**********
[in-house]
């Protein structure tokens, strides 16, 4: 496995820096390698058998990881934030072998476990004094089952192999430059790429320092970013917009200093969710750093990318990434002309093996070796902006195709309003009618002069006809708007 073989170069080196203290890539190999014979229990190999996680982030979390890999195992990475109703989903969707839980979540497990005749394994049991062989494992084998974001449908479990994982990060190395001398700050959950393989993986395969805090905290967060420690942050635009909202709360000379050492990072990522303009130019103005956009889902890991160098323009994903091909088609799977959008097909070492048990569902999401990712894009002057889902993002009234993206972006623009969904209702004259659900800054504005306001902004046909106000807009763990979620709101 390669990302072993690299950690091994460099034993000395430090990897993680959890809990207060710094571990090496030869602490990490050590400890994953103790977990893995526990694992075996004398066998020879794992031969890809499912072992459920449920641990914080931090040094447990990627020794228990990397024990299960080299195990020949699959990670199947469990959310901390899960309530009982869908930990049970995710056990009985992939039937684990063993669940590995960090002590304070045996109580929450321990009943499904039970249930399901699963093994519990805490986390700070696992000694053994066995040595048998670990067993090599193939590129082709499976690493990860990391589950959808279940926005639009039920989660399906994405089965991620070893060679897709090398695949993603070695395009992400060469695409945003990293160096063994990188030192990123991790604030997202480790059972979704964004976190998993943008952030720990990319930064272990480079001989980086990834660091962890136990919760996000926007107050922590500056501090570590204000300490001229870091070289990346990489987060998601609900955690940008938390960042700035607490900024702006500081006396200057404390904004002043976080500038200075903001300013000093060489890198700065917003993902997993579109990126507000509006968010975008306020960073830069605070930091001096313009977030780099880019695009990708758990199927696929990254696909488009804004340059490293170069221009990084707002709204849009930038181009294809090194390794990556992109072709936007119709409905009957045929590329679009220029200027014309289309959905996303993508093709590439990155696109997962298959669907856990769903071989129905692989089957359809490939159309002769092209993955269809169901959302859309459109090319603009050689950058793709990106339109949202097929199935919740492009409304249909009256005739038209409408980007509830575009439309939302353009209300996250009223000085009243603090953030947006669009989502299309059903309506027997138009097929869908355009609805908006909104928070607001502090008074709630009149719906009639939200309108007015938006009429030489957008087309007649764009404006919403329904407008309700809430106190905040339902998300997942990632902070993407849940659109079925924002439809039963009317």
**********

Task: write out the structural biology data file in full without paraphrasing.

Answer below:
[in-house]
């Protein structure tokens, strides 16, 4: 496995820096390698058998990881934030072998476990004094089952192999430059790429320092970013917009200093969710750093990318990434002309093996070796902006195709309003009618002069006809708007 073989170069080196203290890539190999014979229990190999996680982030979390890999195992990475109703989903969707839980979540497990005749394994049991062989494992084998974001449908479990994982990060190395001398700050959950393989993986395969805090905290967060420690942050635009909202709360000379050492990072990522303009130019103005956009889902890991160098323009994903091909088609799977959008097909070492048990569902999401990712894009002057889902993002009234993206972006623009969904209702004259659900800054504005306001902004046909106000807009763990979620709101 390669990302072993690299950690091994460099034993000395430090990897993680959890809990207060710094571990090496030869602490990490050590400890994953103790977990893995526990694992075996004398066998020879794992031969890809499912072992459920449920641990914080931090040094447990990627020794228990990397024990299960080299195990020949699959990670199947469990959310901390899960309530009982869908930990049970995710056990009985992939039937684990063993669940590995960090002590304070045996109580929450321990009943499904039970249930399901699963093994519990805490986390700070696992000694053994066995040595048998670990067993090599193939590129082709499976690493990860990391589950959808279940926005639009039920989660399906994405089965991620070893060679897709090398695949993603070695395009992400060469695409945003990293160096063994990188030192990123991790604030997202480790059972979704964004976190998993943008952030720990990319930064272990480079001989980086990834660091962890136990919760996000926007107050922590500056501090570590204000300490001229870091070289990346990489987060998601609900955690940008938390960042700035607490900024702006500081006396200057404390904004002043976080500038200075903001300013000093060489890198700065917003993902997993579109990126507000509006968010975008306020960073830069605070930091001096313009977030780099880019695009990708758990199927696929990254696909488009804004340059490293170069221009990084707002709204849009930038181009294809090194390794990556992109072709936007119709409905009957045929590329679009220029200027014309289309959905996303993508093709590439990155696109997962298959669907856990769903071989129905692989089957359809490939159309002769092209993955269809169901959302859309459109090319603009050689950058793709990106339109949202097929199935919740492009409304249909009256005739038209409408980007509830575009439309939302353009209300996250009223000085009243603090953030947006669009989502299309059903309506027997138009097929869908355009609805908006909104928070607001502090008074709630009149719906009639939200309108007015938006009429030489957008087309007649764009404006919403329904407008309700809430106190905040339902998300997942990632902070993407849940659109079925924002439809039963009317």